Tuesday 28 September 2010

UNAM Botanical Gardens, Mexico City, Mexico, MEX

The Metro whisked me along beneath the snarled traffic that was already choking Mexico City. I was on the Green Line, heading towards Universidad. At 06.30 there was standing room only on the subway train. Whoever heard of students getting up to get to lectures at that time of the morning?
A short taxi ride took me to the barrier at the UNAM (Universidad Nacional Autonoma de Mexico) Jardin Botanico. Beyond the barrier, on the approach road to the gardens proper, is a line of bushes and a stand of alien trees. Here there were Wilson’s Warbler, Bullocks Oriole, Buff-breasted Flycatcher and Grey Silky Flycatcher.
On a small lawn opposite, a Rufous-backed Thrush and the first of the day’s Canyon Towhees picked through the grass.
As I passed through the gate, I was called back by the security guard and told that I needed a permit for the camera. The officer to whom I applied was not yet at her desk, so I relinquished my tripod and promised not to use the camera until I could get a piece of paper granting me permission to do so (see Mexico gripes above).
Silky Flycatchers were very common and were rivalling the House Finches and Canyon Towhees for numerical supremacy.
In the arid section (which was, incidentally, looking very lush) Wilson’s Warblers were picking through some low trees and I got a fleeting glimpse of a Black-throated Grey Warbler. Northern Cardinal, Curve-billed Thrasher and Broad-billed Hummingbird all looked very much at home here.
A Blue-grey Gnatcatcher made me dive for the field guide. Once again Steve and Sophie had anticipated problem areas and included illustrations of the potential gnatcatchers. It had shown very well and was easy enough to identify as the common North American species.

At 09.30 I returned to the office on the left of the approach road to obtain my permit. This was a simple process made difficult by my lack of Spanish and I would like to thank Guadeloupe for her assistance and for looking after my tripod which I was now allowed to use.A Western Peewee waited for me outside the office.
I went back over some old ground to find a few photographs to set the scene before heading along the main road towards the top of the gardens. There were more Wilson’s Warblers along the way and a small flock of bandito-looking Bushtits.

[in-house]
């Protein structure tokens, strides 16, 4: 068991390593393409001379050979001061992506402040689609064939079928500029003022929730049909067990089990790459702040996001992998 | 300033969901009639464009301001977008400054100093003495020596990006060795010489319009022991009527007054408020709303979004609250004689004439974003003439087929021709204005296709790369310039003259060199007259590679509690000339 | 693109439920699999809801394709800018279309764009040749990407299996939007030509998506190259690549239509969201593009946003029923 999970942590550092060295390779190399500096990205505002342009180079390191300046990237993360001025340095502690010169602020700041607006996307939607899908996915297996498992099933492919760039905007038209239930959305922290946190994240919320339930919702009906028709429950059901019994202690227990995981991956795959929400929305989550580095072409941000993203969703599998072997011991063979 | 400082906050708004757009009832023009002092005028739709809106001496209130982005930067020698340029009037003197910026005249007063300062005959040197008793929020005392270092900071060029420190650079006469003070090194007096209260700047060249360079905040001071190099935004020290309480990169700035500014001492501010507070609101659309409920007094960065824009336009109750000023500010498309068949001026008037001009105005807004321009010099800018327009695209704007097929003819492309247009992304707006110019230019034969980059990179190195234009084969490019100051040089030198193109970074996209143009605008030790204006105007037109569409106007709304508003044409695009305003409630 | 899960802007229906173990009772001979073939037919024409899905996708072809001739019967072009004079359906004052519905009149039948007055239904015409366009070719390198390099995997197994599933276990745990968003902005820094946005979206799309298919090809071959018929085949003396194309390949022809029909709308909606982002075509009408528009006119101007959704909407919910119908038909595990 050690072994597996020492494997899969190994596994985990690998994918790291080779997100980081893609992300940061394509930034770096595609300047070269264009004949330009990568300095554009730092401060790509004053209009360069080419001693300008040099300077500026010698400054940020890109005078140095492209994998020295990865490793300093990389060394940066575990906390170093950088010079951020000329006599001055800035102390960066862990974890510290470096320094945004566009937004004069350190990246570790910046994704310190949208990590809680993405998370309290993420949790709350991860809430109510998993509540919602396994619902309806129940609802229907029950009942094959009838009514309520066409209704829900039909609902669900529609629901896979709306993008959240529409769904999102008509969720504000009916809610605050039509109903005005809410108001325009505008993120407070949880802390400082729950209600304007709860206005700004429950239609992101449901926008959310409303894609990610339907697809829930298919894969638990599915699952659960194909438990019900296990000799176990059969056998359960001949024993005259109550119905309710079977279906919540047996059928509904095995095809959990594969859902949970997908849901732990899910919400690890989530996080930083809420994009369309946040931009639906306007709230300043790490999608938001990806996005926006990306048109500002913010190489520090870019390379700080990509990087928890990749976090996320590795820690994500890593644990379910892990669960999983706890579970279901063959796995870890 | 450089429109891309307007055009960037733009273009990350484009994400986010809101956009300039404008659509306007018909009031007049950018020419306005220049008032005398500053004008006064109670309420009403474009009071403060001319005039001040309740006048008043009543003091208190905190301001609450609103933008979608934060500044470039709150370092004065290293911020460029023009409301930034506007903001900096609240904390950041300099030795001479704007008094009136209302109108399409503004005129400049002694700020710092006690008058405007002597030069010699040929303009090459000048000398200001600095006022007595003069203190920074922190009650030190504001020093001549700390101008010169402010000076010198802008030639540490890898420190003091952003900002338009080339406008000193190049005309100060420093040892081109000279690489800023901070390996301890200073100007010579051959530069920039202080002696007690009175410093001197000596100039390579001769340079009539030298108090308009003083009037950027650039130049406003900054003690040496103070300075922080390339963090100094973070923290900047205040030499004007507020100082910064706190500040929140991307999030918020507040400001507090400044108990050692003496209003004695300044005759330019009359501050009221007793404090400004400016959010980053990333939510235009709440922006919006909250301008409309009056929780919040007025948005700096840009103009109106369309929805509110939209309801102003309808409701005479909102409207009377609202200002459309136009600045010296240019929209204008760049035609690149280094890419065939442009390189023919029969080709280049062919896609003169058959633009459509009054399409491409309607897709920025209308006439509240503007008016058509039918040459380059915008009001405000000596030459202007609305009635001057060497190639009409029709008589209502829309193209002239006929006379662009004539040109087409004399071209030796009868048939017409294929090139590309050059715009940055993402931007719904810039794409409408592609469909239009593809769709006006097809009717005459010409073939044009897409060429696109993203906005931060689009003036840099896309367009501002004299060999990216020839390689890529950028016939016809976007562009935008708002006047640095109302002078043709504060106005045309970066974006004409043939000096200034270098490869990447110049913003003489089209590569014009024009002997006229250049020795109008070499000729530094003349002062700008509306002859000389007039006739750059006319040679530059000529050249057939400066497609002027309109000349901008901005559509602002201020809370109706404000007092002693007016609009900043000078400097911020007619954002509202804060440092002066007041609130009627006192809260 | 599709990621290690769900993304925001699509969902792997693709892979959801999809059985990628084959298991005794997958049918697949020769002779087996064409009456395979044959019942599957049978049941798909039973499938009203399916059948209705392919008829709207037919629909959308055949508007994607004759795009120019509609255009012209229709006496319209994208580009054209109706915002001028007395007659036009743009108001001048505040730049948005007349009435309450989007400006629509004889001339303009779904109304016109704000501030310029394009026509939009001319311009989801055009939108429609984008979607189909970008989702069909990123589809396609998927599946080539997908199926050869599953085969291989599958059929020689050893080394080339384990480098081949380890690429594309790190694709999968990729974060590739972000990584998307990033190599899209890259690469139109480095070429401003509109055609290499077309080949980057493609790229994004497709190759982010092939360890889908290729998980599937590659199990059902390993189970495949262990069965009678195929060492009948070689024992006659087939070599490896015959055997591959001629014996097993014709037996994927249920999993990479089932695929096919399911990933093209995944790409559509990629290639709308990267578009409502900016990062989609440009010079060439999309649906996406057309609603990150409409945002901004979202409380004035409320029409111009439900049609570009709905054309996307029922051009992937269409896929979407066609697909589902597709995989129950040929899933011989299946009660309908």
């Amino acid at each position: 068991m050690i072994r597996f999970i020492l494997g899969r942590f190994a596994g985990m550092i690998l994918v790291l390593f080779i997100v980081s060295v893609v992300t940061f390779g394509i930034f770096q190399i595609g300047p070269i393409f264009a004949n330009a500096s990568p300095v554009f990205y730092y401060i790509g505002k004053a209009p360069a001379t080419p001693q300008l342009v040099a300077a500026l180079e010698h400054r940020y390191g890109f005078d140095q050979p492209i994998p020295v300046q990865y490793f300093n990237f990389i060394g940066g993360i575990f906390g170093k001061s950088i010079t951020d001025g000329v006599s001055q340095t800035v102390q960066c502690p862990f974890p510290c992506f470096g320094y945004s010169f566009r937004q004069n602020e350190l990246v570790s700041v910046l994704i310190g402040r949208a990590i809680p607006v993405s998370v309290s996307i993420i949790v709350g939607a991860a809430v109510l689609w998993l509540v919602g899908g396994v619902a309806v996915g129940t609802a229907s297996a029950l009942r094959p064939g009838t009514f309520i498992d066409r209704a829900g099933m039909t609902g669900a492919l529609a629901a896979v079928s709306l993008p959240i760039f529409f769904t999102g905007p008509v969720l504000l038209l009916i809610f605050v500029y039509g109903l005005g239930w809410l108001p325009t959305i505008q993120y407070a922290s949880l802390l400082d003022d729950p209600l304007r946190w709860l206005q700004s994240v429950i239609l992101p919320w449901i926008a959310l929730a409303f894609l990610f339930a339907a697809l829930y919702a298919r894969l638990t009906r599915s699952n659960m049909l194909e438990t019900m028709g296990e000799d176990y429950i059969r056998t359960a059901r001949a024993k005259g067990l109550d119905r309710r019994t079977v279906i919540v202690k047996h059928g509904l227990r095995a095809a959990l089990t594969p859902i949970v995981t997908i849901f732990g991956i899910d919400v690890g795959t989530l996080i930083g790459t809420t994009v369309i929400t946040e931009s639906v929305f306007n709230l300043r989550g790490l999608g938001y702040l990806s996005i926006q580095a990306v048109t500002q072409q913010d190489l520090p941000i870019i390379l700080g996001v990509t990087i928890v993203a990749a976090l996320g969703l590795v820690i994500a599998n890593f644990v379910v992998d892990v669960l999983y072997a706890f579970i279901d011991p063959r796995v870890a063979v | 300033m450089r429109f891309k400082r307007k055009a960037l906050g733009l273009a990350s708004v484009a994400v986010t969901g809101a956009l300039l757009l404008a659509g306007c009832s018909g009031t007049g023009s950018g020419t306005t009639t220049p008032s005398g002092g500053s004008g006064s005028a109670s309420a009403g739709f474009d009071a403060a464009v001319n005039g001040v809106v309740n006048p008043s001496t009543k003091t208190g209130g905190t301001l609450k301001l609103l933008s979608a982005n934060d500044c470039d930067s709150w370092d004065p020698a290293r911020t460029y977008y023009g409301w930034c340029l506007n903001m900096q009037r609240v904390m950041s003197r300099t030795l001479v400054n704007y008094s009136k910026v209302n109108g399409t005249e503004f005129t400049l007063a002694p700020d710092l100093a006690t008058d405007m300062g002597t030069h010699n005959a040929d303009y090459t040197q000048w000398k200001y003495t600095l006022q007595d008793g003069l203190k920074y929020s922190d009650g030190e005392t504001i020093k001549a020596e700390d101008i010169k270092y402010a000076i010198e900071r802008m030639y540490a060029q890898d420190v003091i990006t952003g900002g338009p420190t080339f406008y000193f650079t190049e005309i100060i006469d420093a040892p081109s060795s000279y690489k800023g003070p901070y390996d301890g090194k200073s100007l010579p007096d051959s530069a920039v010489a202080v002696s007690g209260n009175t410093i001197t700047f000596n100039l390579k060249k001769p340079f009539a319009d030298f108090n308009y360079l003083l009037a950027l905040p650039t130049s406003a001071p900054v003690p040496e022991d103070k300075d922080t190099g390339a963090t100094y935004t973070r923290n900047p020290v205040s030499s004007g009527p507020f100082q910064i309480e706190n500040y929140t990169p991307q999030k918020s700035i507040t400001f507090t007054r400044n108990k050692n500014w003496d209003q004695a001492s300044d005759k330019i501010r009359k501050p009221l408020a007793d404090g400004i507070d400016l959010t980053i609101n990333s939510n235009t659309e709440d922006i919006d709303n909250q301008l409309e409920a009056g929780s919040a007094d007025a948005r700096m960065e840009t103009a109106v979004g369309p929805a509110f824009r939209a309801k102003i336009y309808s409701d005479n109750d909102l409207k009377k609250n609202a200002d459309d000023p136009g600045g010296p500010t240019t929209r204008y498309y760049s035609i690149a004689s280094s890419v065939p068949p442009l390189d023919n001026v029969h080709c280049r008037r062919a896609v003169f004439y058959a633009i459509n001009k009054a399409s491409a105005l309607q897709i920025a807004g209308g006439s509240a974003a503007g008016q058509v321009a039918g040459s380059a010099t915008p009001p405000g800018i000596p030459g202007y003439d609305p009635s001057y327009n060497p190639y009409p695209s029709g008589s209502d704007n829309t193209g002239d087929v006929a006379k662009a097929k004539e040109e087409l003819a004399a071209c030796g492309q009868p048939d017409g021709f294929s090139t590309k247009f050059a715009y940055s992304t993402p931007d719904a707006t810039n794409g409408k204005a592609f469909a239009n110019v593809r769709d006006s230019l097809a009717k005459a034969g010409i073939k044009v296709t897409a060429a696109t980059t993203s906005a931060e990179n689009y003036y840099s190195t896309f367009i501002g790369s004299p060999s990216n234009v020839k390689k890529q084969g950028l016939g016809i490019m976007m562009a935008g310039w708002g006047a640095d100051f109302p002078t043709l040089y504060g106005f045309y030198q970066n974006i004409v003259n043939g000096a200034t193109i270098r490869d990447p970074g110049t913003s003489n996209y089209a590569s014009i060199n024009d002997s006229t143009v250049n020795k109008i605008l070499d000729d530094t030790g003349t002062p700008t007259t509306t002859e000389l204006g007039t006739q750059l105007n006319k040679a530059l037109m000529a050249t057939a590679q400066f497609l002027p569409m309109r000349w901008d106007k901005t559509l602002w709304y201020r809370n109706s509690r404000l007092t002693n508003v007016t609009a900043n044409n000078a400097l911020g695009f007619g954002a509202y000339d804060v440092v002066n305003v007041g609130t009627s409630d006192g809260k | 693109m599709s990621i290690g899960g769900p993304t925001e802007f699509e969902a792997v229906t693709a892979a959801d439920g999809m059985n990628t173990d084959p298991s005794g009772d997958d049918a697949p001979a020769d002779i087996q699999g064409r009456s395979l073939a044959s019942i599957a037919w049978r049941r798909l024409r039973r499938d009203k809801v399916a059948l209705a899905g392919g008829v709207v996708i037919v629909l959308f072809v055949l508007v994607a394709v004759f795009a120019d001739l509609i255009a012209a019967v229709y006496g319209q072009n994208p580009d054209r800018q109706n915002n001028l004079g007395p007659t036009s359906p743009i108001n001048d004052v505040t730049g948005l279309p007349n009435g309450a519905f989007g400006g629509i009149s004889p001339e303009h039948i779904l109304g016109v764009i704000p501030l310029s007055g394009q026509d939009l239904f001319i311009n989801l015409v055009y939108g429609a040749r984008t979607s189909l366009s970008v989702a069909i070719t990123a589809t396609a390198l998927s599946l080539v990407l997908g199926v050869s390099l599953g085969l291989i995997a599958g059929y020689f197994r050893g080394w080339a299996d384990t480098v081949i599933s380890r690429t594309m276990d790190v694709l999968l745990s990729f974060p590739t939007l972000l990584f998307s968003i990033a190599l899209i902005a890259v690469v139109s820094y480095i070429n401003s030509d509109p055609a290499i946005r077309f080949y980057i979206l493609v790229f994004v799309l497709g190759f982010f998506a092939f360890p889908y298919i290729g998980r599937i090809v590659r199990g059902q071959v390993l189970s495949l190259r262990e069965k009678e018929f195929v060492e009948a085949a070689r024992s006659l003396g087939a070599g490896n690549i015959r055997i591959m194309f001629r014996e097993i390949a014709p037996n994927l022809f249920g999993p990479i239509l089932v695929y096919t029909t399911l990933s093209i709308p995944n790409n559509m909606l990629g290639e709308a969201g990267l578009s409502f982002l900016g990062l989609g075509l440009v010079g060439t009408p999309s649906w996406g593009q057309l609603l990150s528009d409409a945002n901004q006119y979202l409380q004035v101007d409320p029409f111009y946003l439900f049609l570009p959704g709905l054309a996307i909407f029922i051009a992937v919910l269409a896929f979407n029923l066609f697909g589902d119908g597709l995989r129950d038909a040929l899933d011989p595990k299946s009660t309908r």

An open area of grass on the right was busy with thrushes, thrashers and towhees. I had never noticed the glaring red eye on an Inca Dove before. How did I miss that?
In the large trees across the lawn a Western Peewee and some silkies hawked for insects from high exposed branches.
From the top of the gardens, I turned left across the event lawn which was hosting a reception with tablecloths and little sandwiches. The reception meant restricted access to people with big cameras, permit or no permit, so I had to sneak along the maintenance track into the large area of comparatively unmanaged scrubland beyond.
There were plenty of birds here with nearly all of those already mentioned plus a Blue Grosbeak and some Chipping Sparrows.
I was hoping that I might come across a snake in this area and nearly wet myself when I almost trod on this little fella! It is known (to the lady with the clipboard at least) as a Cincuante; a common, non-venomous snake. Sadly, for him especially, he was dead and I picked him up with a stick and posed the photograph.
Once you get your eye in for the Berylline Hummingbird, they are quite easy to identify even when back-lit. The rufous panel in the wing shows through and makes identification straight forward. Mexico City is beyond the distribution range for any of the other potential candidates and I can’t understand why I have never managed to put one on my list before.
The heat of the day usually means insects and my attention was drawn by this rather dashing hopper.
This was followed by a couple of beautiful butterflies and before you know it, I was heading to water, pulled by the urge to spot a few dragonflies.
The ponds, ironically, are in the dry area and the odonata were very obvious. I believe this one to be a Variegated